Okay, I’m home, but not quite finished with Gatlinburg. There’s a place in town called the Christ in the Smokies Museum and Garden. I thought it would be a good excursion to blog about, and I wasn’t disappointed.
I thought, wrongly, that it would be smarmy and political and sanctimonious. I was expecting some sort of a reprise of the Creation Museum I visited just over a year ago. It wasn’t, not in the least. A little cheesy, perhaps, but not political at all.
The Christ in the Smokies Museum just tells, gently, the story of Christ. It isn’t there to proselytize, I should think it exists more as a pleasant place to enjoy ones faith and perhaps teach the children. I’d call it more of an educational experience than a museum.
Visiting here cost me $12.29. There seems to be only 1 employee, manning both the ticket counter and the gift shop. Since I appeared to be the only visitor, that’s enough staff.
The show starts with a 2 minute film telling you how great God is, then a set of door opens and you go down a long hall, where there are about 12 dioramas depicting different events in the life of Christ.
Each scene is professionally create and lit. The rich voice of the narrator describes what you see and what the Bible says about it. After a minute or two, the story ends, the lights go down and you stroll down the hall towards the next scene.
My preconception had been an overly Americanized Christ, beardless with blue eyes. Good for them, I was wrong. Every character, it seemed, looked appropriately Semitic.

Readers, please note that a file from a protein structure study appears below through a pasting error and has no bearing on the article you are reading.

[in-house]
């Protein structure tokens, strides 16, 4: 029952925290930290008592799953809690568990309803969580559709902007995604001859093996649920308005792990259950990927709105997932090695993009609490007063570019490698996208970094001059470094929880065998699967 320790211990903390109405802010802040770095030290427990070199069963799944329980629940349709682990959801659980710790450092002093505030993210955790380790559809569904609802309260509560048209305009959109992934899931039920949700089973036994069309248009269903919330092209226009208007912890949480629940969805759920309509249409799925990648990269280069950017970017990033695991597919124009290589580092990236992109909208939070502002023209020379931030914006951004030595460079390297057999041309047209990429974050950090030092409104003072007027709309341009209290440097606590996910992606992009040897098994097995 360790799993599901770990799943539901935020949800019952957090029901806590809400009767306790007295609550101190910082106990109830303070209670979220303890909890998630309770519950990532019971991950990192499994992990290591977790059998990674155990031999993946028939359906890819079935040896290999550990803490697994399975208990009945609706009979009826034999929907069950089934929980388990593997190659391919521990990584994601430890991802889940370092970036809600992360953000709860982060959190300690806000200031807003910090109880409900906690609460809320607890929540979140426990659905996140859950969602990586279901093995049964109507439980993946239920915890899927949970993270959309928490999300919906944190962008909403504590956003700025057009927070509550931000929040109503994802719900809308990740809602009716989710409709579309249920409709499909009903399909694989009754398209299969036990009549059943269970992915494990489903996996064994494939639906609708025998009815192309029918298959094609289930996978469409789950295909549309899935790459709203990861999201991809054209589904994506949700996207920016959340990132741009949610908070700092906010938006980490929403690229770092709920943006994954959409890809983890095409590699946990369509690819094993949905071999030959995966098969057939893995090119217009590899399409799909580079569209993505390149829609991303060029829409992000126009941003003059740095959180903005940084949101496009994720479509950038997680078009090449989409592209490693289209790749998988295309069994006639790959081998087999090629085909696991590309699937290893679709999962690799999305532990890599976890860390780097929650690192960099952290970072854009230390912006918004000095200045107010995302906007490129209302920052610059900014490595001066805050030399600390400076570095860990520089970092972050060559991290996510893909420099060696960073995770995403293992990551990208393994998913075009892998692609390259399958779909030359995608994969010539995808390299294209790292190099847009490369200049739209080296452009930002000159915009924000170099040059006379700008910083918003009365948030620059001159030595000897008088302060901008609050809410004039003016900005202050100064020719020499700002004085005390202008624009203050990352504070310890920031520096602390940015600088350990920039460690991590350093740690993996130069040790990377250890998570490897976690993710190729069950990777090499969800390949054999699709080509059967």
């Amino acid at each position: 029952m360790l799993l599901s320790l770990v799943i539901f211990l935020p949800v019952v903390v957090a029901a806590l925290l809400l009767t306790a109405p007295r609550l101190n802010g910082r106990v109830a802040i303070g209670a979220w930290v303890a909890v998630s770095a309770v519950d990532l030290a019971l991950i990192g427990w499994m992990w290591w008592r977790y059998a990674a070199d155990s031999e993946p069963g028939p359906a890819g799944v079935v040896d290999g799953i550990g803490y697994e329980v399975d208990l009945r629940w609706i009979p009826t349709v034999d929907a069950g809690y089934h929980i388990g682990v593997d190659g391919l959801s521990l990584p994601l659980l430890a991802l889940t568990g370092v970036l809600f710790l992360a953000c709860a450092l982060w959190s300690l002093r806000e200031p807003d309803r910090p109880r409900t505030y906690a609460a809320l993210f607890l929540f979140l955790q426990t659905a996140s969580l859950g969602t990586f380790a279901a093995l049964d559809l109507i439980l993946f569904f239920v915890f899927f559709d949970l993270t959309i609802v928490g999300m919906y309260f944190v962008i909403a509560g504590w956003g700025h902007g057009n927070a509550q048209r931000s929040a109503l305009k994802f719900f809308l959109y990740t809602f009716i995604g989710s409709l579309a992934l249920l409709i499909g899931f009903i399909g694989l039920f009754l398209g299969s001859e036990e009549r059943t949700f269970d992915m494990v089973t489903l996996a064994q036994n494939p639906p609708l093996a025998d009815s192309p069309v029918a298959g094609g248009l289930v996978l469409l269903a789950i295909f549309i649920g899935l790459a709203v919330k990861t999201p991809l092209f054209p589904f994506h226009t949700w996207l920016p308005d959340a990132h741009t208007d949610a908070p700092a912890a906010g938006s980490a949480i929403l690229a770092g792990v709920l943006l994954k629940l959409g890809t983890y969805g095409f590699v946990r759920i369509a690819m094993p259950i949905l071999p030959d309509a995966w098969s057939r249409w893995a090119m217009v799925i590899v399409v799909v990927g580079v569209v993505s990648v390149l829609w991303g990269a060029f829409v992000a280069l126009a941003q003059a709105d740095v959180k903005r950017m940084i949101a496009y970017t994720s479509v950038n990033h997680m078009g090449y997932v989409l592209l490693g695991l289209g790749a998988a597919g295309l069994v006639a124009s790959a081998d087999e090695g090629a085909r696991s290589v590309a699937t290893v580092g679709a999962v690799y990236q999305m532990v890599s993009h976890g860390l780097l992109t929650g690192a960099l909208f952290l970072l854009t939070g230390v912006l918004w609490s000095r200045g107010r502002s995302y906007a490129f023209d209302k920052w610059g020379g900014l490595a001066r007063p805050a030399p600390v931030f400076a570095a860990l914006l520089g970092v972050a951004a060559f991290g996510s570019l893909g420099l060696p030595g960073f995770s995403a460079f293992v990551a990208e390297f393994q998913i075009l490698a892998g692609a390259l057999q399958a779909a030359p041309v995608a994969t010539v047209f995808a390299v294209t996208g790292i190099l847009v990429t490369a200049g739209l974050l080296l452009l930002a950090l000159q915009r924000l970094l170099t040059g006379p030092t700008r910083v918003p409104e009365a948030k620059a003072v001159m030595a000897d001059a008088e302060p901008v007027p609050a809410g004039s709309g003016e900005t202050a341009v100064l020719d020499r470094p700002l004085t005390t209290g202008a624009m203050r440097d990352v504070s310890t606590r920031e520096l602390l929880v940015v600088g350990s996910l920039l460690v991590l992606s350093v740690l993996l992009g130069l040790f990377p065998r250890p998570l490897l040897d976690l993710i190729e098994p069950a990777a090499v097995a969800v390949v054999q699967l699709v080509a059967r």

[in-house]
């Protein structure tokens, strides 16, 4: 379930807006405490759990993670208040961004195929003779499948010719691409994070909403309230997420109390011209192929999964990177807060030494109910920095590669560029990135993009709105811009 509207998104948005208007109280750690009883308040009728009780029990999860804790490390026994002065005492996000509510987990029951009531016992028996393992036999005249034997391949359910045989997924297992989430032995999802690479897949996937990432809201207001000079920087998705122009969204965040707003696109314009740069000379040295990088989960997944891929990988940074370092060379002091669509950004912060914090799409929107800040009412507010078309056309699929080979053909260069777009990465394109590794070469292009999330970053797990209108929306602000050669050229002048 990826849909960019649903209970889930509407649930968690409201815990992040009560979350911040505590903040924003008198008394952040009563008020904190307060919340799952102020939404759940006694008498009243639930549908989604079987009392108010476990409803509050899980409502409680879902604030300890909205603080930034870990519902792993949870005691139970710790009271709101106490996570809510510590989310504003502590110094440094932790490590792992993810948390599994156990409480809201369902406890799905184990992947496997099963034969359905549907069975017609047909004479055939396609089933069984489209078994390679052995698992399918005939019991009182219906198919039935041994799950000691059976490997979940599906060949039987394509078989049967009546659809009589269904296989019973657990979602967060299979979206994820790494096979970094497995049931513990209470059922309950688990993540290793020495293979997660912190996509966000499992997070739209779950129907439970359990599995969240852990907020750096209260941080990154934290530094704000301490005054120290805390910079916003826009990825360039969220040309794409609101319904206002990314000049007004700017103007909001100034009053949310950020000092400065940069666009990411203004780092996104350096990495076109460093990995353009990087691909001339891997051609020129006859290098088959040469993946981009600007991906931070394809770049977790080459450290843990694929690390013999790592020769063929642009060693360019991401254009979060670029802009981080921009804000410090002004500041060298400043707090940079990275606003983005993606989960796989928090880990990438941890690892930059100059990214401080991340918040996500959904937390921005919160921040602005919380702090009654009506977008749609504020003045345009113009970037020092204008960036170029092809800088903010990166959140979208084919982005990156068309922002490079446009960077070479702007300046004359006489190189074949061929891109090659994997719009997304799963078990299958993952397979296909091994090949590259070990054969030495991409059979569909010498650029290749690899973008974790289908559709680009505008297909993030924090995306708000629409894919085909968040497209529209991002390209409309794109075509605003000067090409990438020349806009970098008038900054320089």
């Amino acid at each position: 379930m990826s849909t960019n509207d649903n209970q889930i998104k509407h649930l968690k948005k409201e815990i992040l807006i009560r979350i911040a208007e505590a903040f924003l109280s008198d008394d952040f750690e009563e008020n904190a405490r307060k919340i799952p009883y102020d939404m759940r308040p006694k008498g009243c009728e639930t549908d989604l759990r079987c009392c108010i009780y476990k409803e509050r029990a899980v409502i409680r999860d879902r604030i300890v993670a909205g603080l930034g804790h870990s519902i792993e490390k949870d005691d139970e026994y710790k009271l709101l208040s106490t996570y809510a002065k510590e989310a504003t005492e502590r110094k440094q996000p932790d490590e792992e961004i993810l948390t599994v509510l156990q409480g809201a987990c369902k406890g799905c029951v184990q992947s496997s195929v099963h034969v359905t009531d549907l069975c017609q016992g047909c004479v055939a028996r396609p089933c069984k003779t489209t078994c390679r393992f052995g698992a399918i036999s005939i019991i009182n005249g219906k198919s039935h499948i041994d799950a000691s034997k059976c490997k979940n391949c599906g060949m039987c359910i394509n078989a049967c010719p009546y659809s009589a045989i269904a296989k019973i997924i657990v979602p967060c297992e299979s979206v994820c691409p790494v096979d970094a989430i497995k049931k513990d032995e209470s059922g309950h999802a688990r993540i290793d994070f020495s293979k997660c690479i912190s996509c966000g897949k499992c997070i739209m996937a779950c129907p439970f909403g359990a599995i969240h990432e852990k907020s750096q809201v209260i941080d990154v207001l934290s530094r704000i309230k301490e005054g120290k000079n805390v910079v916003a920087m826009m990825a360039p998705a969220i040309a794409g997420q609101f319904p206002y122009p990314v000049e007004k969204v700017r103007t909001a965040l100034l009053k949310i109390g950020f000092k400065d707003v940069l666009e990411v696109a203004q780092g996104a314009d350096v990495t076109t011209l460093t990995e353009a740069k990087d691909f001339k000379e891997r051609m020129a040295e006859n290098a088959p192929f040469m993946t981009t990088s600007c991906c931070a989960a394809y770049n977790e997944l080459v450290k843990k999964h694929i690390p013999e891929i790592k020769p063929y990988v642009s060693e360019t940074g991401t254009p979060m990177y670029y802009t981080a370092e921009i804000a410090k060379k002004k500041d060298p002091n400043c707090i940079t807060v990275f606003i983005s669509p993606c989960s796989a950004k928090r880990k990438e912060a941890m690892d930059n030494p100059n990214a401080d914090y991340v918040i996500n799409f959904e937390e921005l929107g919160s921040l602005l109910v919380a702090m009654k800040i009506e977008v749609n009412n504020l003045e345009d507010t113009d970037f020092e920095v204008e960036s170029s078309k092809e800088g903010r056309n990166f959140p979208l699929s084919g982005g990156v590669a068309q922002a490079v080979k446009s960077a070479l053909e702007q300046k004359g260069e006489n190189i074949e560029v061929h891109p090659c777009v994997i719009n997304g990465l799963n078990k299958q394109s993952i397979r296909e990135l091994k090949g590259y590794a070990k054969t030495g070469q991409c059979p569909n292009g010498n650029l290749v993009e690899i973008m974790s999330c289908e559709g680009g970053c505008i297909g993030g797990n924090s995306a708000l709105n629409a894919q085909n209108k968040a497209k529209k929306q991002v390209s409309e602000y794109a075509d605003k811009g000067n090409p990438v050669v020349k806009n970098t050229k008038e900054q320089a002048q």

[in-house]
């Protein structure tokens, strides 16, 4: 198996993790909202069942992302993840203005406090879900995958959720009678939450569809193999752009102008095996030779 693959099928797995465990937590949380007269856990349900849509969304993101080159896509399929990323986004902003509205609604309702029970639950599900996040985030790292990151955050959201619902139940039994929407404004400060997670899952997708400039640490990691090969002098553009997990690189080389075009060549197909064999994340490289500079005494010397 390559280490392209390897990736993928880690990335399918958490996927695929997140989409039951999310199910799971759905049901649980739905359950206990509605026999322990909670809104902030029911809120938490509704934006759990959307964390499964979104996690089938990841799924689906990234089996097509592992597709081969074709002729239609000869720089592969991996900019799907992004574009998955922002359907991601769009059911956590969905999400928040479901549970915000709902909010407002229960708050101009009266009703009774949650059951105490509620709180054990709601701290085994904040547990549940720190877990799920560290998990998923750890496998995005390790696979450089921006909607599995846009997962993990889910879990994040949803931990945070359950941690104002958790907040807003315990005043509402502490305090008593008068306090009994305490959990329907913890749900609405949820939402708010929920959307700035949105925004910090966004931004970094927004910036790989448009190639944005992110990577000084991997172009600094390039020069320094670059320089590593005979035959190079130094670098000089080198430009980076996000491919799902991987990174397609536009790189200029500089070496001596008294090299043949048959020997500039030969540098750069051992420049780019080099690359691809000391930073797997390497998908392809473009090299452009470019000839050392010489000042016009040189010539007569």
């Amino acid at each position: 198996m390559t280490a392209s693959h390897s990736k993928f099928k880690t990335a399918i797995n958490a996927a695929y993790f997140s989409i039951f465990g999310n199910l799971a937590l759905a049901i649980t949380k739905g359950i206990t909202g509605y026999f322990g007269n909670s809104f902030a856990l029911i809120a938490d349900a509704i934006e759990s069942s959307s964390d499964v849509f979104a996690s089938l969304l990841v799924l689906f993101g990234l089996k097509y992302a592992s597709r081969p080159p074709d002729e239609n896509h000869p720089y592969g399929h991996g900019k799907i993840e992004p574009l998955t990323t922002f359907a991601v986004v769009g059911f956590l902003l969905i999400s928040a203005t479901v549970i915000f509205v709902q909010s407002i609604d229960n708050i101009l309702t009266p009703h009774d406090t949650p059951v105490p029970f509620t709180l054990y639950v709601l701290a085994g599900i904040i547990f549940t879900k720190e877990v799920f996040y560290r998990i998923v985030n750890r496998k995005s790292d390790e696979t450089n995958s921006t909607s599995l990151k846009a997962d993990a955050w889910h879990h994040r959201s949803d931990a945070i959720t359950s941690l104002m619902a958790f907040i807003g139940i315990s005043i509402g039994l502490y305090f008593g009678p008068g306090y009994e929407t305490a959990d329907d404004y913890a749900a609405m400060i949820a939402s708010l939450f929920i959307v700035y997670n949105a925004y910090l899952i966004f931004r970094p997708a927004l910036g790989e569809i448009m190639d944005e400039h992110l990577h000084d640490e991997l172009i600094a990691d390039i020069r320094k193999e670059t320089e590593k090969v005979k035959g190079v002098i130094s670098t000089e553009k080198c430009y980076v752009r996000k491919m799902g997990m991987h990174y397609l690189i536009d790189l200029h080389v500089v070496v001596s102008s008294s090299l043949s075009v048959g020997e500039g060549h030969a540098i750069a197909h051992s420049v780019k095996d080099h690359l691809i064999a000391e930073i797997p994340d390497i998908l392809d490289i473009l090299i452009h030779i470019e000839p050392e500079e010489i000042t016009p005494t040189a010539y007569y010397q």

There were scenes with only 2 or 3 figures, but the creators of this place weren’t afraid to make some impressive displays.
This isn’t journalism: there is no presumption of objectivity. They are here to tell a story, and they want you to believe it.
So there were a few flaws. Christ seemed to get more Norwegian. In the scene from which we get “suffer the little children unto Me”, there were a lot of fair skinned, blue eyed children–not very probable, but they sell better in Tennessee.
At last, the grand finale:
The last scene gives us the Ascension into heaven, and is the only one where there is motion. To the swelling sounds of ecclesiastical music, Christ rises into the sky.
The lights fade out, and the door open to lead you out of the exhibit, into the “gardens” of the museum. Not really gardens, just a large room with a lot of plants. And a hokey sculpture that they claim is “world famous”.
From the gardens you go into a room with what are supposed to be ancient coins that look suspiciously clean and plastic. Posters from Biblical epics line the walls of another room, and then you are out into the gift shop, well stocked with, well, gifts. Nothing Gail would want, but she and I are hardly the typical visitor.
The Christ in the Smokies Museum and Gardens is not exactly the sort of thing that I would expect to enjoy, but I thought it was well done, pleasantly presented and not the least bit political. I’ve certainly gotten less for my $12.29.